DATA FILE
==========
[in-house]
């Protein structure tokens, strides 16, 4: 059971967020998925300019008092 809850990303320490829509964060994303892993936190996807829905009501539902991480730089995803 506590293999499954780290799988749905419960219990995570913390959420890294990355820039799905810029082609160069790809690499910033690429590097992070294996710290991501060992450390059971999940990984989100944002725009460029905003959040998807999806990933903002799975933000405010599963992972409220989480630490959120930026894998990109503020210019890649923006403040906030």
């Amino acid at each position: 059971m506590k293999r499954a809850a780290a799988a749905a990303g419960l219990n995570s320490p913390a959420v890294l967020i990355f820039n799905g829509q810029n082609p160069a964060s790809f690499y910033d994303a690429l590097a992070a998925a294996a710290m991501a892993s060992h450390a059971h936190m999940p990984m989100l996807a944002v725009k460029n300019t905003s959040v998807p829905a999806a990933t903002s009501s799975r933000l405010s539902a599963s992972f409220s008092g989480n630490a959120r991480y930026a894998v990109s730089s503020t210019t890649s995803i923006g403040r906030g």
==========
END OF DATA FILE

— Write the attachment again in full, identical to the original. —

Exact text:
[in-house]
């Protein structure tokens, strides 16, 4: 059971967020998925300019008092 809850990303320490829509964060994303892993936190996807829905009501539902991480730089995803 506590293999499954780290799988749905419960219990995570913390959420890294990355820039799905810029082609160069790809690499910033690429590097992070294996710290991501060992450390059971999940990984989100944002725009460029905003959040998807999806990933903002799975933000405010599963992972409220989480630490959120930026894998990109503020210019890649923006403040906030």
């Amino acid at each position: 059971m506590k293999r499954a809850a780290a799988a749905a990303g419960l219990n995570s320490p913390a959420v890294l967020i990355f820039n799905g829509q810029n082609p160069a964060s790809f690499y910033d994303a690429l590097a992070a998925a294996a710290m991501a892993s060992h450390a059971h936190m999940p990984m989100l996807a944002v725009k460029n300019t905003s959040v998807p829905a999806a990933t903002s009501s799975r933000l405010s539902a599963s992972f409220s008092g989480n630490a959120r991480y930026a894998v990109s730089s503020t210019t890649s995803i923006g403040r906030g």